Application Components More Important Than High GRE And GPA Scores

Application Components More Important Than High GRE And GPA Scores

Strong essays, interviews, and recommendations carry more weight than numbers alone in MBA admissions, experts say.

The three key components play a significant role in showing admissions officers who an applicant is beyond a high GPA or accomplished resume. Stacy Blackman, founder of Stacy Blackman Consulting, says that while there isn’t one “most important” part of an application, essays interviews, and recommendations are critical elements.

“Compelling essays, recommendations, and interviews can provide context for a low GMAT score or GPA. But the reverse is not true,” Blackman writes. Additionally, “strong numbers will never make up for weak essays or a disorganized, negative recommendation.”


While it may seem counterintuitive, one strategy to building a strong application is actually to showcase your weaknesses in an honest manner.

“Everyone has weaknesses,” Blackman writes. “You’re better off acknowledging and incorporating them into your application than hoping the person reading your application will miss them.”

Blackman says that your essays are a good opportunity to speak openly about your shortcomings.

“While we doubt that many business school admissions committees would formally support this statement, we would cast our vote for essays as the most important part of your application,” Blackman writes.

Essays, Blackman says, play a key role in the admissions process largely because they create a level playing field for applicants to convince the admissions team of your candidacy.

“The essays are your opportunity to present your strengths and explain your weaknesses,” Blackman writes. “They also go a long way toward convincing the adcomm that you have a lot to offer the program and that you belong in their class.”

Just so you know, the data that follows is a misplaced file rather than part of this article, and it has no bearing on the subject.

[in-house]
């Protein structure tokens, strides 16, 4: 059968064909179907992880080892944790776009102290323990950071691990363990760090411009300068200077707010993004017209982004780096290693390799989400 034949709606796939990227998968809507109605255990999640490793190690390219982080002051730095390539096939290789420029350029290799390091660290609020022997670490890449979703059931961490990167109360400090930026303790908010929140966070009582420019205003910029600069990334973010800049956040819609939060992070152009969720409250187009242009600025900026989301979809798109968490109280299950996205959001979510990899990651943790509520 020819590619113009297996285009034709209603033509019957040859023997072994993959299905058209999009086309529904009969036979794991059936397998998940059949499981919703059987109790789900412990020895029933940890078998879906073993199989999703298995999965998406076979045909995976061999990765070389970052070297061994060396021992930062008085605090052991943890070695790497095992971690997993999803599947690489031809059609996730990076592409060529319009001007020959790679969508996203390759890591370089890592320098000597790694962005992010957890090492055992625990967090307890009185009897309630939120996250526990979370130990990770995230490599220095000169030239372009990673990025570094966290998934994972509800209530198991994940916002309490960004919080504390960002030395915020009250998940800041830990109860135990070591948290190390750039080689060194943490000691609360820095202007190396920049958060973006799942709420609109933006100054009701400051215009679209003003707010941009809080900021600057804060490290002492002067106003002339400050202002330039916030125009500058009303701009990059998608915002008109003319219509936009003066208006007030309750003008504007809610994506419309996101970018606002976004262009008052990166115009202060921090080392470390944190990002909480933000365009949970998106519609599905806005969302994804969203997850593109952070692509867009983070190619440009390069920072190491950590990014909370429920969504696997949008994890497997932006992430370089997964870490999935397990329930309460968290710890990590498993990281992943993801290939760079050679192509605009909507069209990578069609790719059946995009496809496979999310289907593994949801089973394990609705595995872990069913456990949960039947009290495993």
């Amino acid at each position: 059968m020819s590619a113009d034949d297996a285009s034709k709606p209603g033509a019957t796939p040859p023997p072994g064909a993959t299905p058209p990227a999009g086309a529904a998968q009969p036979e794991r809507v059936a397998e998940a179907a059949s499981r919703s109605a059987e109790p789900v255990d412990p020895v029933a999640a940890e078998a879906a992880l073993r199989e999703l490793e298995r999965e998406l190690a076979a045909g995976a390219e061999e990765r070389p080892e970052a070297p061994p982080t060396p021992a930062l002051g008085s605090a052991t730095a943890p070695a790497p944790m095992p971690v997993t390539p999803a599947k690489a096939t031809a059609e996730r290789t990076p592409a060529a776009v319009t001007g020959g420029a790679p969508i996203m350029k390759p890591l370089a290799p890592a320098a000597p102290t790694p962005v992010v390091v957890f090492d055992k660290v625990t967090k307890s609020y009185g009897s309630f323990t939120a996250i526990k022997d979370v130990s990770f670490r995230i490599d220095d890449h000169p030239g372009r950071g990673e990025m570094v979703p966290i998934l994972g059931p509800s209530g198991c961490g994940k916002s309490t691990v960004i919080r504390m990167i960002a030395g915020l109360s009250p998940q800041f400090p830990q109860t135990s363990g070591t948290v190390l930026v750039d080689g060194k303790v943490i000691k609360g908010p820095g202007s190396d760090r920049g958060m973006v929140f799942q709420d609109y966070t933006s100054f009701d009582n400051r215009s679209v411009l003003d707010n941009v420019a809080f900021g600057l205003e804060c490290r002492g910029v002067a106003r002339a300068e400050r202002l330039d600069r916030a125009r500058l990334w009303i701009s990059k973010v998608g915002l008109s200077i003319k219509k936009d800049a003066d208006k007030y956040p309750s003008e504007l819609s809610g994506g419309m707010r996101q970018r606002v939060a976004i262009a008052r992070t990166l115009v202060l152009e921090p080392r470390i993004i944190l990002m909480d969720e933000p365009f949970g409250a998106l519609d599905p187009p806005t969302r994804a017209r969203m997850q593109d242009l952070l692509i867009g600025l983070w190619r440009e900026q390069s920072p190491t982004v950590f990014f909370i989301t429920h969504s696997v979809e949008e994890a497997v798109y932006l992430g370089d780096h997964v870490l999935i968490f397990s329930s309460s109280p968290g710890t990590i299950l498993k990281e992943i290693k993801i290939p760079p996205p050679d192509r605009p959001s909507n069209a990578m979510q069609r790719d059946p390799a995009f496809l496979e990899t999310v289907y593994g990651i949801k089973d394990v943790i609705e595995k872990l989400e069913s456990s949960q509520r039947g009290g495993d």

Interviews are another key area in the admissions process that are a good opportunity for applicants to show their personality.

“B-school admissions officers say they use interviews to gauge whether an applicant has key personality traits that are beneficial for future executives, such as clarity, self-awareness, humility and sincerity,” Illana Kowarski, a reporter for US News, writes.

Additionally, strong recommendation letters can help further paint admissions officers a portrait of who you are.

“Getting that third-party perspective on [applicants] is really important to figure out their personality, their passions, and their goals,” Natalie Lahiff, a former admissions counselor at the Wharton School of the University of Pennsylvania who now serves as an MBA admissions consultant with Solomon Admissions, tells Fortune. “The recommendation will either boost that application—or it could go the opposite way.”

Sources: Stacy Blackman Consulting, US News, Fortune

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